Match Group, LLC v. Bumble Trading Inc.

Western District of Texas, txwd-6:2018-cv-00080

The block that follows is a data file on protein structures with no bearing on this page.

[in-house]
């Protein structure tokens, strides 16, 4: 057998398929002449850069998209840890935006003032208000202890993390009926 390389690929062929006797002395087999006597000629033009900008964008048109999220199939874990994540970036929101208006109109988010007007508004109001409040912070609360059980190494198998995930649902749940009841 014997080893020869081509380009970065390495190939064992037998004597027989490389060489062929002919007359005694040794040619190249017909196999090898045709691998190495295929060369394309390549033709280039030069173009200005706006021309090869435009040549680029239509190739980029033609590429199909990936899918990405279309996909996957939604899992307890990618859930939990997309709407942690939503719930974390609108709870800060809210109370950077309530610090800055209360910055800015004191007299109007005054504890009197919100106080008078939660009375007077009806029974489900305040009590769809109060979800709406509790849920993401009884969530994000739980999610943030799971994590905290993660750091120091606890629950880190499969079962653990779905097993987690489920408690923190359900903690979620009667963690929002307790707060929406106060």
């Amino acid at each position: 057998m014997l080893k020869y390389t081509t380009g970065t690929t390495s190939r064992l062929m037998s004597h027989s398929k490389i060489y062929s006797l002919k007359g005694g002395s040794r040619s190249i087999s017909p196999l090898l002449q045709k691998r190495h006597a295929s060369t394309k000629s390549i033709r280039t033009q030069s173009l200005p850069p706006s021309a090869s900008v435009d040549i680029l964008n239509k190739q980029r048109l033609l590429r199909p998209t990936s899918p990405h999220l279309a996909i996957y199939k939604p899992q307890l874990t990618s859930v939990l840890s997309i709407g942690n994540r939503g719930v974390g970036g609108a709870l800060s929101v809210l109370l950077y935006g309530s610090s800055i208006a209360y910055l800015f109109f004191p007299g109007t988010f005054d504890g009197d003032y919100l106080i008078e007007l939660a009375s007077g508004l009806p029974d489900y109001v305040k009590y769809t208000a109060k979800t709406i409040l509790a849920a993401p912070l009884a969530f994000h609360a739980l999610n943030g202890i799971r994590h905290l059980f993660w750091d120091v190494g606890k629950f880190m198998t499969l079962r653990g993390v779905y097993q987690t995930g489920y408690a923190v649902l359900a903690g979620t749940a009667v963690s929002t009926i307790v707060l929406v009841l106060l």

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0 Exhibit B 0 ATTORNEY DOCKET NO.: PATENT APPLICATION 083523.0118 14/059,192 IN THE UNITED STATES PATENT AND TRADEMARK OFFICE In re Application of: Sean Rad et al. Serial No.: 14/059,192 Filing Date: October 21, 2013 Group Art Unit: 2164 Examiner: Yuk Ting Choi Confirmation No.: 1044 Title: MATCHING PROCESS SYSTEM AND METHOD Commissioner for Patents P.O. Box 1450 Alexandria, VA 22313-1450 RESPONSE ACCOMPANYING REQUEST FOR CONTINUED EXAMINATION Applicant responded to the final Office Action dated August 29, 2016 ("Office Action") on October 31, 2016 ("Initial Response"). Applicant subsequently filed a Supplemental Response to the Final Office Action ("Supplemental Response") on November 9, 2016. In response to the Advisory Action dated November 9, 2016, Applicants respectfully request that the Examiner consider this Response in further view of the Initial and Supplemental Responses. 32793895 0 ATTORNEY DOCKET NO.: PATENT APPLICATION 083523.0118 14/059,192 2 In the Claims: For the convenience of the Examiner, all pending claims are set forth below, whether or not an amendment is made. Please amend the claims as follows: 1.-22. (Canceled) 23. (Previously Presented) A computer implemented method of profile matching, comprising: electronically receiving a first request for matching, the first request electronically submitted by a first user using a first electronic device; determining a set of potential matches for the first user in response to receiving the first request; causing the display of a graphical representation of a first potential match of the set of potential matches to the first user on a graphical user interface of the first electronic device, the first potential match corresponding to a second user; determining that the first user expressed a positive preference indication regarding the first potential match at least by determining that the first user performed a first swiping gesture associated with the graphical representation of the first potential match on the graphical user interface; in response to determining that the first user expressed the positive preference indication regarding the first potential match, automatically causing the graphical user interface to display a graphical representation of a second potential match of the set of potential matches instead of the graphical representation of the first potential match; determining that the second user has expressed a positive preference indication regarding the first user after determining that the first user expressed the positive preference indication regarding the first potential match; determining to enable initial communication between the first user and the second user in response to determining that both the first user has expressed the positive preference indication regarding the second user and the second user has expressed the positive preference indication regarding the first user; 32793895 0 ATTORNEY DOCKET NO.: PATENT APPLICATION 083523.0118 14/059, 192 3 in response to determining to enable initial communication between the first user and the second user, causing the graphical user interface to display to the first user the graphical representation of the first potential match; determining that the first user expressed a negative preference indication regarding a third potential match of the set of potential matches at least by determining that the first user performed a second swiping gesture associated with a graphical representation of the third potential match on the graphical user interface, the second swiping gesture different than the first swiping gesture, the third potential match corresponding to a third user; preventing communication between the first user and the third user after determining that the first user has expressed the negative preference indication regarding the third user; determining that the first user expressed a positive preference indication regarding a fourth potential match of the set of potential matches at least by determining that the first user performed the first swiping gesture associated with a graphical representation of the fourth potential match on the graphical user interface, the fourth potential match corresponding to a fourth user; and preventing communication between the first user and the fourth user after determining that the fourth user has expressed a negative preference indication regarding the first user. 24. (Canceled) 25. (Previously Presented) The method of Claim 23, further comprising: in response to determining that both the first user has expressed the positive preference indication regarding the second user and the second user has expressed the positive preference indication regarding the first user, causing the display of a graphical notification, on the graphical user interface of the first electronic device, that a match exists between the first user and the second user, the graphical notification comprising a user interface control enabling a text area to be presented to the first user. 32793895 0 ATTORNEY DOCKET NO.: PATENT APPLICATION 083523.0118 14/059,192 4 26. (Previously Presented) The method of Claim 23, wherein the set of potential matches for the first user comprises one or more potential matches that are each associated with a geographic location within a threshold distance of a geographic location associated with the first user, the threshold distance being a stored value. 27. (Canceled) 28. (Canceled) 29. (Canceled) 32793895 0 ATTORNEY DOCKET NO.: PATENT APPLICATION 083523.0118 14/059,192 5 30. (Previously Presented) A non-transitory computer-readable medium comprising instructions that, when executed by a processor, are configured to: electronically receive a first request for matching, the first request electronically submitted by a first user using a first electronic device; determine a set of potential matches for the first user in response to receiving the first request; cause the display of a graphical representation of a first potential match of the set of potential matches to the first user on a graphical user interface of the first electronic device, the first potential match corresponding to a second user; determine that the first user expressed a positive preference indication regarding the first potential match at least by determining that the first user performed a first swiping gesture associated with the graphical representation of the first potential match on the graphical user interface; in response to the determination that the first user expressed the positive preference indication regarding the first potential match, automatically cause the graphical user interface to display a graphical representation of a second potential match of the set of potential matches instead of the graphical representation of the first potential match; determine that the second user has expressed a positive preference indication regarding the first user after determining that the first user expressed the positive preference indication regarding the first potential match; determine to enable initial communication between the first user and the second user in response to the determination that both the first user has expressed the positive preference indication regarding the second user and the second user has expressed the positive preference indication regarding the first user; in response to the determination to enable initial communication between the first user and the second user, cause the graphical user interface to display to the first user the graphical representation of the first potential match; determine that the first user expressed a negative preference indication regarding a third potential match of the set of potential matches at least by determining that the first user performed a second swiping gesture associated with a graphical representation of the third 32793895 0 ATTORNEY DOCKET NO.: PATENT APPLICATION 083523.0118 14/059,192 6 potential match on the graphical user interface, the second swiping gesture different than the first swiping gesture, the third potential match corresponding to a third user; prevent communication between the first user and the third user after determining that the first user has expressed the negative preference indication regarding the third user; determine that the first user expressed a positive preference indication regarding a fourth potential match of the set of potential matches at least by determining that the first user performed the first swiping gesture associated with a graphical representation of the fourth potential match on the graphical user interface, the fourth potential match corresponding to a fourth user; and prevent communication between the first user and the fourth user after determining that the fourth user has expressed a negative preference indication regarding the first user. 31. (Canceled) 32. (Previously Presented) The medium of Claim 30, further comprising instructions configured to, in response to the determination that both the first user has expressed the positive preference indication regarding the second user and the second user has expressed the positive preference indication regarding the first user, cause the display of a graphical notification, on the graphical user interface of the first electronic device, that a match exists between the first user and the second user, the graphical notification comprising a user interface control enabling a text area to be presented to the first user. 33. (Previously Presented) The medium of Claim 30, wherein the set of potential matches for the first user comprises one or more potential matches that are each associated with a geographic location within a threshold distance of a geographic location associated with the first user, the threshold distance being a stored value. 34. (Canceled) 35. (Canceled) 32793895 0 ATTORNEY DOCKET NO.: PATENT APPLICATION 083523.0118 14/059,192 7 36. (Canceled) 32793895 0 ATTORNEY DOCKET NO.: PATENT APPLICATION 083523.0118 14/059,192 8 37. (Previously Presented) A system for profile matching, comprising: an interface operable to: electronically receive a first request for matching, the first request electronically submitted by a first user using a first electronic device; and a processor coupled to the interface and operable to: determine a set of potential matches for the first user in response to receiving the first request; cause the interface to display a graphical representation of a first potential match of the set of potential matches to the first user on a graphical user interface of the first electronic device, the first potential match corresponding to a second user; determine that the interface has received a positive preference indication from the first user regarding the first potential match at least by determining that the first user performed a first swiping gesture associated with the graphical representation of the first potential match on the graphical user interface; automatically cause the interface to remove the presentation of the first potential match from the graphical user interface in response to detecting the gesture and cause the interface to present, on the graphical user interface, a second potential match of the set of potential matches to the first user; determine that the second user has expressed a positive preference indication regarding the first user after determining that the first user expressed the positive preference indication regarding the first potential match; and determine to enable initial communication between the first user and the second user in response to the determination that both the first user has expressed the positive preference indication regarding the second user and the second user has expressed the positive preference indication regarding the first user; in response to the determination to enable initial communication between the first user and the second user, cause the graphical user interface to display to the first user the graphical representation of the first potential match; determine that the first user expressed a negative preference indication regarding a third potential match of the set of potential matches at least by determining that the first user performed a second swiping gesture associated with a graphical representation of the third 32793895 0 ATTORNEY DOCKET NO.: PA TENT APPLICATION 083523.0118 14/059,192 9 potential match on the graphical user interface, the second swiping gesture different than the first swiping gesture, the third potential match corresponding to a third user; prevent communication between the first user and the third user after determining that the first user has expressed the negative preference indication regarding the third user; determine that the first user expressed a positive preference indication regarding a fourth potential match of the set of potential matches at least by determining that the first user performed the first swiping gesture associated with a graphical representation of the fourth potential match on the graphical user interface, the fourth potential match corresponding to a fourth user; and prevent communication between the first user and the fourth user after determining that the fourth user has expressed a negative preference indication regarding the first user. 38. (Canceled) 39. (Previously Presented) The system of Claim 37, the processor further operable to, in response to the determination that both the first user has expressed the positive preference indication regarding the second user and the second user has expressed the positive preference indication regarding the first user, cause the display of a graphical notification, on the graphical user interface of the first electronic device, that a match exists between the first user and the second user, the graphical notification comprising a user interface control enabling a text area to be presented to the first user. 40. (Previously Presented) The system of Claim 37, wherein the set of potential matches for the first user comprises one or more potential matches that are each associated with a geographic location within a threshold distance of a geographic location associated with the first user, the threshold distance being a stored value. 41. (Canceled) 42. (Canceled) 32793895 0 ATTORNEY DOCKET NO.: PATENT APPLICATION 083523.0118 14/059,192 10 43. (Canceled) 32793895 0 ATTORNEY DOCKET NO.: PATENT APPLICATION 083523.0118 14/059,192 11 REMARKS In the Initial Response, Applicants traversed the Section 103 rejections of the pending claims by, in part, discussing objective evidence demonstrating that the claims are not obvious. Initial Response at 13-16. In particular, Applicants provided evidence that embodiments of the claims were commercially successful and copied by others. Id. In the Supplemental Response, Applicants also provided evidence from an article in The Wall Street Journal that also demonstrated that the claims were commercially successful and copied by others. Applicants respectfully requests that the Examiner consider the new evidence discussed below that demonstrates that the technology of the application was invented prior to the primary reference used by the Examiner. The arguments used in the Initial Response and the Supplemental Response are included here as well for convenience. 35 U.S.C. § 103 Rejections The Examiner rejects Claims 23, 25, 26, 30, 32, 33, 35, 37, 39, and 40 under 35 U.S.C. § 103 as allegedly being unpatentable over U.S. Patent Publication No. 2014/0040368 Al by Janssens ("Janssens") and in view of U.S. Patent Publication No. 2008/0196094 Al by Benschop et al. ("Bense hop"). Applicant respectfully traverses these rejections because (1) the Office Action has not established a prima facie case of obviousness; and (2) objective evidence demonstrates that the claims are not obvious. Tlte claims predate Janssens The claimed technology was invented prior to August 6, 2012, which is the priority date of Janssens. As evidence, Applicant submits the declaration of inventor Jonathan Badeen and its accompanying exhibits. Thus, pursuant to MPEP § 715, the Section 103 rejection using Janssens is overcome. Applicant respectfully requests reconsideration and allowance of all pending claims. Tlte claims are not anticipated nor rendered obvious in view of Janssens. In addition, Applicant disagrees that Janssens discloses the following limitations of the independent claims: • determining to enable initial communication between the first user and the second user in response to determining that both the first user has expressed the positive 32793895 0 ATTORNEY DOCKET NO.: PATENT APPLICATION 083523.0118 14/059,192 12 preference indication regarding the second user and the second user has expressed the positive preference indication regarding the first user (Claim 23); • determine to enable initial communication between the first user and the second user in response to the determination that both the first user has expressed the positive preference indication regarding the second user and the second user has expressed the positive preference indication regarding the first user (Claim 30); and • determine to enable initial communication between the first user and the second user in response to the determination that both the first user has expressed the positive preference indication regarding the second user and the second user has expressed the positive preference indication regarding the first user (Claim 37). Not only that, Janssens teaches away from these limitations. This is significant because "[a] Prima Facie case of obviousness may also be rebutted by showing that the art, in any material respect, teaches away from the claimed invention." Jn re Geisler, 116 F.3d 1465, 1471 (Fed. Cir. 1997); see also MPEP 2 l 45(X.D.2). Janssens discloses that users can communicate with each other prior to the "linking" cited by the Examiner. See, e.g., Janssens at iI 95. Paragraphs 52-53 of Janssens suggests that users can freely communicate unless they are prevented upon request by a user. This teaches away from the claimed manner of enabling initial communication as users are prevented from communicating until the conditions specified in the claim are met. See also id. at iI 5. Paragraph 56 of Janssens merely discloses users setting preferences but otherwise allowing open communication between users of the system. Paragraph 178 of Janssens addresses a "speed dating" situation where users who have expressed no preference for other users are forced to chat with another for a specified period of time. This again teaches away from the claimed manner of enabling initial communication which require a particular set of factors to allow for communication between users. Thus, not only has the Examiner failed to identify one passage of Janssens that explicitly teaches enabling initial communication in the manner claimed, numerous passages in Janssens teach the opposite and allow users to communicate before the "linking" feature discussed by the Examiner. The claims are not obvious in view of Janssens and Bensch op. In the alternative, the Office Action rejects the independent claims as obvious by attempting to remedy the deficiencies of Janssens noted above with po1iions of Benschop. Office Action at 8. But this rejection suffers from two legal deficiencies. First, obviousness 32793895 0 ATTORNEY DOCKET NO.: PATENT APPLICATION 083523.0118 14/059, 192 13 rejections are inappropriate when a reference teaches away from the claims. In re Geisler, 116 F.3d 1465, 1471 (Fed. Cir. 1997); see also MPEP 2145(X)(D)(2). Second, obviousness rejections are improper where a proposed modification would render the prior art being modified unsatisfactory for its intended purpose. MPEP 2143.0l(V). Janssens teaches away from being combined with Benschop. The cited portions of Benschop are directed to an e-mail system wherein users can only e-mail each other if they are in each other's address books. Benschop atii 60. Benschop seeks to allow messaging between users that already know each other. Id at ii 58. But, as detailed above, Janssens teaches away from enabling initial communication in the manner claimed because Janssens is directed to facilitating communication between users who do not know each other. Incorporating the teachings of Benschop would frustrate the purpose of Janssens. As explained above, the cited portions Benschop is directed to an e-mail system that reduces spam by allowing messaging between users that already know each other. See Benschop at ilif 57 & 60. But Janssens teaches an electronic dating platform where users do not know each other and are using the platform to get acquainted. Thus, combining Benschop and Janssens in the manner suggested by the Office Action would lead to a system inoperable for its intended purpose. Objective evidence demonstrates that the claims are not obvious. The law establishes that secondary considerations based on objective evidence can rebut that the claims are not obvious. MPEP 2145. One such consideration is the commercial success of an embodiment of the claims; another is whether the claimed invention was copied by others. Id A third consideration is whether the claimed invention has received industry praise. Id; Vulcan Engineering Co. v. Fata Aluminum Inc., 278 F.3d 1366, 1373 (Fed. Cir. 2002) ("Appreciation by contemporaries skilled in the field of the invention is a useful indicator of whether the invention would have been obvious"). The claimed inventions of the present application have been commercially successful, copied by others, and have received industry praise as the objective evidence discussed below demonstrates. Therefore, the obviousness rejection of the claims should be withdrawn. Multiple articles from different publications attest to the overwhelming success of Applicant's system that embodies the independent claims and specifically cite the claimed 32793895 0 ATTORNEY DOCKET NO.: PATENT APPLICATION 083523.0118 14/059,192 14 manner of enabling initial communication as the reason for that success. One publication attributes the commercial success to: "the double opt-in": You can only message someone after you've both signaled that you'd be down to talk to the other. Due to this feature, Tinder is succeeding with women turned off by traditional dating sites. Appendix I at 2. Another publication notes Applicant's success in accruing "millions and millions of users" in less than a year noting "the idea of the double opt-in-some establishment of mutual interest that precedes interaction." Appendix 2 at 2-3. Yet another publication highlights that Applicant's system has "over 1.5 billion swipes and 26 million matches per day" and attributed the "success" to the "double opt-in connections[.]" Appendix 3 at 2. In an article titled "How Tinder Solved Online Dating for Women," yet another publication describes the Applicant's system in terms of the claimed functionality after noting its success with users: You're served a succession of photos of people who meet your age, gender, and location criteria. You swipe right if you want to meet someone, and swipe left if you don't. If you both swipe right, you can message each other. Appendix 4 at 1. A fifth publication concurs, noting both the success of Applicant's system and the claimed technology: It's the fastest-growing dating application in America, and the flirting device is becoming ubiquitous in Australia among young urban singles. Tinder - more than any other app or website - has managed to suck the stigma out of meeting online. The smartphone app works a little like speed dating, but it's even more rapid-fire. Profiles, which consist of five photos taken from users' Facebook pages and a short description, are stacked on the app like a deck of cards. If someone likes what they see, they swipe right to indicate they're interested. If they don't, they swipe left. If two people swipe right on each other, they're a "match" and can start messaging inside the app. This way, the potential for unwanted attention is eliminated. Appendix 5 at 1. Finally, a sixth publication provides the same attestation succinctly: Downloaded by more than 100 million people, Tinder is responsible for some 1.5 million in-person dates each week, according to its creators. It's helped to normalize "meeting online." Tinder did this with an ingeniously simple swipe "right for like"/ "swipe left for dislike" vetting process, connecting people only when there is mutual interest. Its soaring popularity has helped revolutionize modern dating, shifting us from finding love via chance to finding it via algorithm. 32793895 0 ATTORNEY DOCKET NO.: PATENT APPLICATION 083523.0118 14/059,192 15 Appendix 6 at 3. Thus, overwhelming objective evidence demonstrates the commercial success of Applicant's inventions. Further, multiple competitors arising after the Applicant's system incorporated the claimed features, and publications have attested to this type of copying. A product called "The League" "[c]alls itself the 'Tinder for elites[.]"' Appendix 8 at 1. "Like Tinder and Hinge, you can swipe right to indicate you're interested in someone or swipe left if you'd like to pass." Id. at 5. And like Applicant's system, you can communicate once you match. Id at 13. These same features are touted by "The League" itself. Appendix 7 at 1. "Hinge" is another application that "looks very much like Tinder" (Appendix 9 at 1) and "borrows most of its interface from Tinder" (Appendix 1 at 3). This application also works like Applicant's system: At first glance, they [Tinder and Hinge] look quite similar. Both give you one potential mate at a time that you can swipe right to approve or swipe left to dismiss. If two people approve each other, they're allowed to chat within Hinge. Appendix 10 at 1. Indeed, another article notes that Applicant's interface is "widely copied[.]" Appendix 3 at 2. Thus, objective evidence demonstrates Applicant's claimed inventions have been copied by others. In addition, multiple publications have praised Applicant's system based on the technology claimed in the present application. One publication stated: Tinder ... found another way to cut down on the creep factor, through what its founders call "the double opt-in": You can only message someone after you've both signaled that you'd be down to talk to the other. Due to this feature, Tinder is succeeding with women turned off by traditional dating sites. Appendix 1 at 2. Another publication claimed that Tinder has "cracked the code" and has won the "race" of applications in its field. Appendix 2 at 1; see id. at 2-3 (identifying the claimed features as reasons for the system's success). In an article titled "How Tinder Solved Online Dating for Women," yet another publication praised Applicant's system in terms of the claimed functionality: You're served a succession of photos of people who meet your age, gender, and location criteria. You swipe right if you want to meet someone, and swipe left if you don't. If you both swipe right, you can message each other. 32793895 0 ATTORNEY DOCKET NO.: PATENT APPLICATION 083523.0118 14/059,192 16 Appendix 4 at I. A fifth publication concurs, praising the Applicant's system and the claimed technology: Tinder - more than any other app or website - has managed to suck the stigma out of meeting online. The smartphone app works a little like speed dating, but it's even more rapid-fire. Profiles, which consist of five photos taken from users' Facebook pages and a short description, are stacked on the app like a deck of cards. If someone likes what they see, they swipe right to indicate they're interested. If they don't, they swipe left. If two people swipe right on each other, they're a "match" and can start messaging inside the app. This way, the potential for unwanted attention is eliminated. Appendix 5 at 1. A sixth publication praises Applicant's system as "ingenious": It's helped to normalize "meeting online." Tinder did this with an ingeniously simple swipe "right for like"/ "swipe left for dislike" vetting process, connecting people only when there is mutual interest. Its soaring popularity has helped revolutionize modern dating, shifting us from finding love via chance to finding it via algorithm. Appendix 6 at 3. Thus, overwhelming objective evidence demonstrates industry praise of Applicant's inventions. On November 3, 2016, The Wall Street Journal published an article that discusses embodiments of Applicant's claims. The Wall Street Journal stated: For the millennial generation, the lingo of "swiping" is painfully obvious. But it didn't even exist until 2013, when the Tinder app introduced the finger-flicking gesture into its interface for choosing a date. When looking at the profile photo of a potential match, a dismissive swipe to the left moves on to the next prospect, while a swipe to the right indicates interest. And if the right-swipe is mutual, dating rituals can commence via instant messaging. Tinder's massive success, with users making more than a billion swipes a day, has led to an array of other apps adopting the swipe-to-like approach. "Swiping" has even permeated the language, with "swipe left" used as a general metaphor for rejection and "swipe right" for acceptance and openness. Appendix 11 at 2. Notably, the article attributes the commercial success and popularity of Applicant's product to the claimed features at issue in this patent application. In addition, the article mentions that others have copied the claimed features embodied in Applicant's product. This new article is in accord with the ten other references submitted by Applicant in the Initial Response; this overwhelming, objective evidence demonstrates that the claims are not obvious. 32793895 0 ATTORNEY DOCKET NO.: PATENT APPLICATION 083523.0118 14/059,192 17 For at least these reasons, Claims 23, 30, and 37, as well as each of their respective dependent claims are in condition for allowance. Favorable action is requested. 32793895 0 ATTORNEY DOCKET NO.: PATENT APPLICATION 083523.0118 14/059,192 18 CONCLUSION Applicant has made an earnest attempt to place this case in condition for allowance. For the foregoing reasons and for other reasons clearly apparent, Applicant respectfully request reconsideration and full allowance of all pending claims. If the Examiner feels that a telephone conference would advance prosecution of this application in any manner, the Examiner is invited to contact Chad Walters, Attorney for Applicant, at the Examiner's convenience at (214) 953-6511. As indicated on the accompanying RCE Transmittal form, the Commissioner is authorized to charge the amounts of $1, 700.00 (for the RCE fee) and $1,400.00 (for the three- month extension-of-time fee) to Deposit Account No. 02-0384 of BAKER BOTTS L.L.P. Although Applicants believe no other fees are due, the Commissioner is authorized to charge any necessary additional fees and credit any overpayments to Deposit Account No. 02-0384 of BAKER BOTTS L.L.P. Respectfully submitted, BAKER BOTTS L.L.P. Attorneys for Applicant Roshan S. Mansinghani Reg. No. 62,429 (214) 953-6737 Date: January 31, 2017 Correspondence Address: Customer No: 05073 32793895 0 APPENDIX 1